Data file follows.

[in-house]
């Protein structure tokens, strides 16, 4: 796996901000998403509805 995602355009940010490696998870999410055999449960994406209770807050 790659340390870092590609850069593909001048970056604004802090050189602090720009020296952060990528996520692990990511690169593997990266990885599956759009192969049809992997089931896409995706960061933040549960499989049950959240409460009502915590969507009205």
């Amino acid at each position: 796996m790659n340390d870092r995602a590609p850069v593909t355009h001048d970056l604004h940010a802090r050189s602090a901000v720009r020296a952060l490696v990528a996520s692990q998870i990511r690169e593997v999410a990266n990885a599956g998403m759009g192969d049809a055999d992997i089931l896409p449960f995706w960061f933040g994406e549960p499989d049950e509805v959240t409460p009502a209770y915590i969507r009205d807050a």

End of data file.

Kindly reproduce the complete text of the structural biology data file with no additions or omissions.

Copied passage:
[in-house]
């Protein structure tokens, strides 16, 4: 796996901000998403509805 995602355009940010490696998870999410055999449960994406209770807050 790659340390870092590609850069593909001048970056604004802090050189602090720009020296952060990528996520692990990511690169593997990266990885599956759009192969049809992997089931896409995706960061933040549960499989049950959240409460009502915590969507009205």
């Amino acid at each position: 796996m790659n340390d870092r995602a590609p850069v593909t355009h001048d970056l604004h940010a802090r050189s602090a901000v720009r020296a952060l490696v990528a996520s692990q998870i990511r690169e593997v999410a990266n990885a599956g998403m759009g192969d049809a055999d992997i089931l896409p449960f995706w960061f933040g994406e549960p499989d049950e509805v959240t409460p009502a209770y915590i969507r009205d807050a």